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Meet Steven Quick, Unispace’s new Global CEO

A week into the job, we talked to Steve about his background, his plans, and why he chose Unispace for his next role.

Welcome to Unispace, Steve. Firstly we’d love to know, why Unispace?

Well, a couple of things, really – first of all, Unispace’s design is top-tier, and the company has a great client base. Plus the fact that you’ve been able to build a global company, completely organically, in a relatively short period of time – that’s impressive. I got to know the company a couple of years ago when I was at Cushman & Wakefield, and I was really impressed.

What has your career path been until this point?

I’m joining Unispace from Global Occupier Services at Cushman & Wakefield, where I was Chief Executive of Global Occupier Services. That’s a US$9billion business with 53,000 employees in 60 countries, it has grown into large company. Before that I was Executive Managing Director for Global Corporate Services at CBRE, and before that I was VP and General Manager for EMEA at Johnson Controls. I started out in finance, and qualified as a CPA. I’ve also served as a board director of CoreNet Global, the global corporate real estate association and opinion leader.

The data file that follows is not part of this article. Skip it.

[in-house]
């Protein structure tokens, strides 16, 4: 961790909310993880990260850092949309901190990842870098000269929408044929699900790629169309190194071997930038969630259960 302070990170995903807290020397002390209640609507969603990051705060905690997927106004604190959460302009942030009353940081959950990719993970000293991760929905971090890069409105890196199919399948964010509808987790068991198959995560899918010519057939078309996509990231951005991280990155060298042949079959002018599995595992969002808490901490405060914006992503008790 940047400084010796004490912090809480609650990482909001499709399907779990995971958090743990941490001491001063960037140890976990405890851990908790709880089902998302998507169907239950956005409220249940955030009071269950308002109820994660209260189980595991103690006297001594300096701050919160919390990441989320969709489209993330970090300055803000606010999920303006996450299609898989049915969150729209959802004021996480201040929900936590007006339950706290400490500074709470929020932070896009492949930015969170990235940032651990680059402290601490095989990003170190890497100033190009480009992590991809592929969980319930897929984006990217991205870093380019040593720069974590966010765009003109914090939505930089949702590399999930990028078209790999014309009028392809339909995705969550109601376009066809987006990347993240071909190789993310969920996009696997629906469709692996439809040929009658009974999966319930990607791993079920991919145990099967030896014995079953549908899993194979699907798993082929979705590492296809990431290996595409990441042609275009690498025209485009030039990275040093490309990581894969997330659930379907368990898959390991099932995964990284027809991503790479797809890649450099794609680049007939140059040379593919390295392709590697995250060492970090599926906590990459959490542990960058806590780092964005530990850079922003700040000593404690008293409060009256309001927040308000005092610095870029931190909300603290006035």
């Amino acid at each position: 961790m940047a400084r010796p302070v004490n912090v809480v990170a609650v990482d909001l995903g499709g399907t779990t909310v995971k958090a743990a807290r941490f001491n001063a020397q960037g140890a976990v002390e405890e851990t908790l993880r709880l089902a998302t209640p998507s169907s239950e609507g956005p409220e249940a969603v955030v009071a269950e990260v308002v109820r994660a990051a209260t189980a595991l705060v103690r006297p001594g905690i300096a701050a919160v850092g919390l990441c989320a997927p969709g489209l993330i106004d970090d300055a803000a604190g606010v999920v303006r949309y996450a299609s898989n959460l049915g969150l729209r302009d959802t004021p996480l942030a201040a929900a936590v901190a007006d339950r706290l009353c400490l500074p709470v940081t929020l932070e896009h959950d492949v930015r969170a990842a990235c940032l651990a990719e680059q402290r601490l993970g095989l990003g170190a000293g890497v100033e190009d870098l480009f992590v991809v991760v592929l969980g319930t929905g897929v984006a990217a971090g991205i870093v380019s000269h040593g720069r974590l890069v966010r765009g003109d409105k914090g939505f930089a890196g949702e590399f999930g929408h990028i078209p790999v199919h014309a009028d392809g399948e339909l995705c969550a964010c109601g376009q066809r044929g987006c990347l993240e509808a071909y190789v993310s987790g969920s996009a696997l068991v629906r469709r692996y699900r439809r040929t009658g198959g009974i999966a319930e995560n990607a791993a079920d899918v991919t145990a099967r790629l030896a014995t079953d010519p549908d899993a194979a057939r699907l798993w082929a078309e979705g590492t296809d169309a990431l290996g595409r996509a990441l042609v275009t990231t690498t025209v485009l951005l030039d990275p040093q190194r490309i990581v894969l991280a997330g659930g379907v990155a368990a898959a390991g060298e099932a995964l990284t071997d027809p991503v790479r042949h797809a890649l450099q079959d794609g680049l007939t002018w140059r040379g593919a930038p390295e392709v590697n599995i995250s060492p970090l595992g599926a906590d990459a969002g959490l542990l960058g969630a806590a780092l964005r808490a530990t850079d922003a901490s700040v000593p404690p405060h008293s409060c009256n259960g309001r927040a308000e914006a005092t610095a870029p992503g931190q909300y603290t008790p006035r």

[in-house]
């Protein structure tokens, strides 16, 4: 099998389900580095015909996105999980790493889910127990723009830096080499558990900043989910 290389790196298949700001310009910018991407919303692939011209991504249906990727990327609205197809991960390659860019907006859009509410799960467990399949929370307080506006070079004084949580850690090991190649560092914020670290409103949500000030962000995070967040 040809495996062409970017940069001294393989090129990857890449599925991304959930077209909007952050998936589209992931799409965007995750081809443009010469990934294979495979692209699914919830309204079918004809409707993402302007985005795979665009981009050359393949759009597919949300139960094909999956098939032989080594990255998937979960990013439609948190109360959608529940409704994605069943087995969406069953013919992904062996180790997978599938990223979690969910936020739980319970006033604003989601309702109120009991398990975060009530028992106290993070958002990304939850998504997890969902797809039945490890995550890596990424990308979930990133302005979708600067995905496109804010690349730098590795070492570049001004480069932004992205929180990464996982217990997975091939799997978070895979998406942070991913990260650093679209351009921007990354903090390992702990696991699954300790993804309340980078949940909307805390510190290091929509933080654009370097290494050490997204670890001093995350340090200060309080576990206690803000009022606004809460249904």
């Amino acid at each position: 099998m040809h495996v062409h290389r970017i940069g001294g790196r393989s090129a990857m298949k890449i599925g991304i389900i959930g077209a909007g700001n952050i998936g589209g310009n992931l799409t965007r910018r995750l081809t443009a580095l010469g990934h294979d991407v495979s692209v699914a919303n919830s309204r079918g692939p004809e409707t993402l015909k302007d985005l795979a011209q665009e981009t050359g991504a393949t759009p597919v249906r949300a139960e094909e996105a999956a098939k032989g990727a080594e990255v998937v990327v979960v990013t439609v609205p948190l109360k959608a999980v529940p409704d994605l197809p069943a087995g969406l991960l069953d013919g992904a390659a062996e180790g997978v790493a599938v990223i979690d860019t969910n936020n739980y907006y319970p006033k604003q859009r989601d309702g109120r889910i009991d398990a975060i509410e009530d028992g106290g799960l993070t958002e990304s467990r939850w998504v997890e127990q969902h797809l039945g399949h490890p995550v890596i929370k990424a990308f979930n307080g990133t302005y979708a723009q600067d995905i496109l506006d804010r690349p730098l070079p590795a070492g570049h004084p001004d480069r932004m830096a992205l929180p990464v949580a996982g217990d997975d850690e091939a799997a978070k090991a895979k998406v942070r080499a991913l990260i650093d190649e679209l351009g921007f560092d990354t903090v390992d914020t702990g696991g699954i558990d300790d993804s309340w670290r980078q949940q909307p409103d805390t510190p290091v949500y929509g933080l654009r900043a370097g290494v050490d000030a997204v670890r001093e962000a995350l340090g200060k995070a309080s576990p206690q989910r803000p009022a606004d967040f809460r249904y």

The fact that you’re based in the US, do you think that’s a sign of how Unispace has matured?

Yes, but I also think it’s very representative of the way the world works. Where I just came from, our chairman was in LA, our global president was in London, I was in Chicago, and it didn’t really matter. It’s consistent with a founder-owned business bringing in a CEO as part of the natural progression of any successful business. I also think it’s about being in the major markets, where the bulk of your business is, and about attracting the best talent, regardless of where they are.

And if you look at Unispace’s clients, we’re dealing with large, similarly global corporates with vast footprints. We need to be able to work with the way they work – they might have a project in Kuala Lumpur, but be based in Palo Alto. That’s just the way this industry functions.

Your broad experience in the industry must give you a unique perspective into the challenges faced by people with difficult portfolios to manage and leases to consider.

Coming from a full-service real estate company, working with the world’s largest occupiers, gives me some insights and a broad aperture on how people think about the evolution of their workspaces and how they need to be set up in future. Having said that, Unispace has a unique offering and a unique methodology that’s not the ‘norm’ in the market – so I’m coming into a different model and a different approach. Clients are looking for new thinking and new design around their real estate assets, and I think Unispace is very well positioned to take advantage of that.

Additionally, for me personally, I’ve realised that what I enjoy most is the challenge of leading an global organisation in a time of growth and change. So these will be exciting times for me.

What do you think the role of the office will be, from now on?